If you don’t want police to arrest people for selling single cigarettes, don’t make a law against it. In fact, if you don’t want to create a black market for something, don’t make the tax on it prohibitively high.
Eric Garner died in July because he resisted arrest, forcing police to take him down the way they take down thousands of suspects daily. Only Garner wasn’t an average suspect. He had allowed himself to become morbidly obese and had diabetes, heart disease and who knows what other self-imposed health problems. Still, he never should have died that summer day.
Big government killed Eric Garner. Police were just the weapon.
Garner was selling “illegal cigarettes” that day, or “loosies” – individual cigarettes from a pack. Why would anyone buy individual cigarettes? Because government, in this case New York, both city and state, have, through exorbitant taxation, made buying a whole pack too expensive for many.
Government’s heavy hand incentivized the creation of a black market for cigarettes. But government’s heavy hand also made selling cigarettes outside of its approved, and taxed, avenues a crime. Government, like the mafia, doesn’t like competition. The mafia will execute you; the government will arrest you.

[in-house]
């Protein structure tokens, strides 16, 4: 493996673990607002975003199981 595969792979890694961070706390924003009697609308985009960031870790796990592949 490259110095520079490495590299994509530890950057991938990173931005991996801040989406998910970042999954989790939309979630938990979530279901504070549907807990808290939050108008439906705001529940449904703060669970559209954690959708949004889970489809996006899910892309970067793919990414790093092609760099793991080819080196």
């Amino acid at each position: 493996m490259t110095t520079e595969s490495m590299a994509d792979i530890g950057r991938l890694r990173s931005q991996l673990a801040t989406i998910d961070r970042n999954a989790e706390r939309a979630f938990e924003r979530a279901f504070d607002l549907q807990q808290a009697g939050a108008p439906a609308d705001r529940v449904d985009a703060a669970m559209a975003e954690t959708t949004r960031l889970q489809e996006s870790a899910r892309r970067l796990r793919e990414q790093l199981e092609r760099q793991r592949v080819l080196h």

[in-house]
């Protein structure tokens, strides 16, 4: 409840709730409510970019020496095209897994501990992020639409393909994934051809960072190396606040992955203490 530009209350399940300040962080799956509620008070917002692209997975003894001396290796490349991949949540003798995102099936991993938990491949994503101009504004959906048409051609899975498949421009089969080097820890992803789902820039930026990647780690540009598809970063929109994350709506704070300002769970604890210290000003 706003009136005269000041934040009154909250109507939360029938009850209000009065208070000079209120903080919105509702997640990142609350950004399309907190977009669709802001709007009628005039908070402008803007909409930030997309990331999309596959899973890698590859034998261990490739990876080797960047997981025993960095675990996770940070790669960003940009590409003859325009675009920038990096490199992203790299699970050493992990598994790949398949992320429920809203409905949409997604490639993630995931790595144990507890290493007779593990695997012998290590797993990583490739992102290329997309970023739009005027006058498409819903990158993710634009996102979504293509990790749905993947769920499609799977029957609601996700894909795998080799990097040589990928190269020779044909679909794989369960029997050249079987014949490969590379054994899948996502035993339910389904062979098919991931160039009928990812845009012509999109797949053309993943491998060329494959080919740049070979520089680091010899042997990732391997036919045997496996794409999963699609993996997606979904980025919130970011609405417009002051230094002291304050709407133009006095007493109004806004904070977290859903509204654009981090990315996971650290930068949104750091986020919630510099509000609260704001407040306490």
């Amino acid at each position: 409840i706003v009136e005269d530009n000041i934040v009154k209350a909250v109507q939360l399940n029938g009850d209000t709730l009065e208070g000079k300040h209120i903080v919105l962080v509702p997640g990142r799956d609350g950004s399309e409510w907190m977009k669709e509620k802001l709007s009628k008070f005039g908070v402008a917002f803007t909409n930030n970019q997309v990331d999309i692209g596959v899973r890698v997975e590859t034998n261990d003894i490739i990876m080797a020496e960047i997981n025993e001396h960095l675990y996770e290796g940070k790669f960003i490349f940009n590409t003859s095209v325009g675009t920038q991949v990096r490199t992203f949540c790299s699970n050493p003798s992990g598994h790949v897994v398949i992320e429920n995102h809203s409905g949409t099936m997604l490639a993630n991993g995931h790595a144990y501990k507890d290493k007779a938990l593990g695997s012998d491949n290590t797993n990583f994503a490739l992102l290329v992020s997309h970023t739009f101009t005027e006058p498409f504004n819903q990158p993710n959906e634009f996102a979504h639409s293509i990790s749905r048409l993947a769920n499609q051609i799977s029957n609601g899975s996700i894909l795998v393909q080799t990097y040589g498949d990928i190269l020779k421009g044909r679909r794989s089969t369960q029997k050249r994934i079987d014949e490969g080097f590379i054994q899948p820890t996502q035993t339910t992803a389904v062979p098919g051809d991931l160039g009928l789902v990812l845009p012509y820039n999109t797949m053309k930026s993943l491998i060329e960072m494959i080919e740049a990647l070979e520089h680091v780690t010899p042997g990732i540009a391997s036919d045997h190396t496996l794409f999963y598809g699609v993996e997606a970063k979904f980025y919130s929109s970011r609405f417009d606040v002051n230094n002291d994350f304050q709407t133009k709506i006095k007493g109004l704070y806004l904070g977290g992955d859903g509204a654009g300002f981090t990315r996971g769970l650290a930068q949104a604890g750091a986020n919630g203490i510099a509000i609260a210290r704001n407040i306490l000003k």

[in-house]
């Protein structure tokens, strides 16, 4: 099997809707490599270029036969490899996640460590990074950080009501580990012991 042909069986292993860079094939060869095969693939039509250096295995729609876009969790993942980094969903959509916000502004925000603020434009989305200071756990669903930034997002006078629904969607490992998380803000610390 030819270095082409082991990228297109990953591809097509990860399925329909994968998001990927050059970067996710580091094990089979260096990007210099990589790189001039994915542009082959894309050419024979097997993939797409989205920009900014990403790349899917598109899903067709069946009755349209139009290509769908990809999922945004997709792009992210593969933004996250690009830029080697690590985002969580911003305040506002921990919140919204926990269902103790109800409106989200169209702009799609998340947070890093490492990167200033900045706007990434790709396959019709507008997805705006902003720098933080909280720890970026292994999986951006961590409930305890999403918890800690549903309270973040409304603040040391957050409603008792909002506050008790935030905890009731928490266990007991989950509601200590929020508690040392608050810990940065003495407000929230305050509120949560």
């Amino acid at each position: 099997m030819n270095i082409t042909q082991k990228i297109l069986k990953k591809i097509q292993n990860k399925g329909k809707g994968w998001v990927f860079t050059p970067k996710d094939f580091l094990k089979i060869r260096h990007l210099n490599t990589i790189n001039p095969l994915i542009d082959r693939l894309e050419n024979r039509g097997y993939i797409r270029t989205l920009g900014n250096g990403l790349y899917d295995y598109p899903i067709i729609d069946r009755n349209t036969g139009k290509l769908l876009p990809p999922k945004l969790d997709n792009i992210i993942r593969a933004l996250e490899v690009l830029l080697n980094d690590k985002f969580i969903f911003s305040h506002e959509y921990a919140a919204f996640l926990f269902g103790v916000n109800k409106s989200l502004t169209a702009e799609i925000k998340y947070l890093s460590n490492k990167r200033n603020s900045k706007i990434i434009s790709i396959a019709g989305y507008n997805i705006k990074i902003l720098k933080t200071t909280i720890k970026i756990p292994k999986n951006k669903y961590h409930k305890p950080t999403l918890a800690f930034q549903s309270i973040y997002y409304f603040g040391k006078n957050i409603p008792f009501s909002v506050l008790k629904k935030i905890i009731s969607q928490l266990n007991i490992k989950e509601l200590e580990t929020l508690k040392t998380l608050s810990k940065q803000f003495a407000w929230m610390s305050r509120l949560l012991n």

In Garner’s case, he resisted that arrest and died because his body could not tolerate the force he brought on himself from police. But the police would not have been there had progressive officials and activists not made what Garner was doing into a crime.
Had reselling cigarettes, individually or in packs, not been criminalized by a government wanting its “taste of the action,” Eric Garner still would be alive.
Police have better things to do with their time, more important crimes to investigate, than selling cigarettes individually. But, unlike the newly discovered powers of the president to pick and choose which laws to enforce, when cops get a call, they have to respond—no matter how stupid they may think the “crime” is.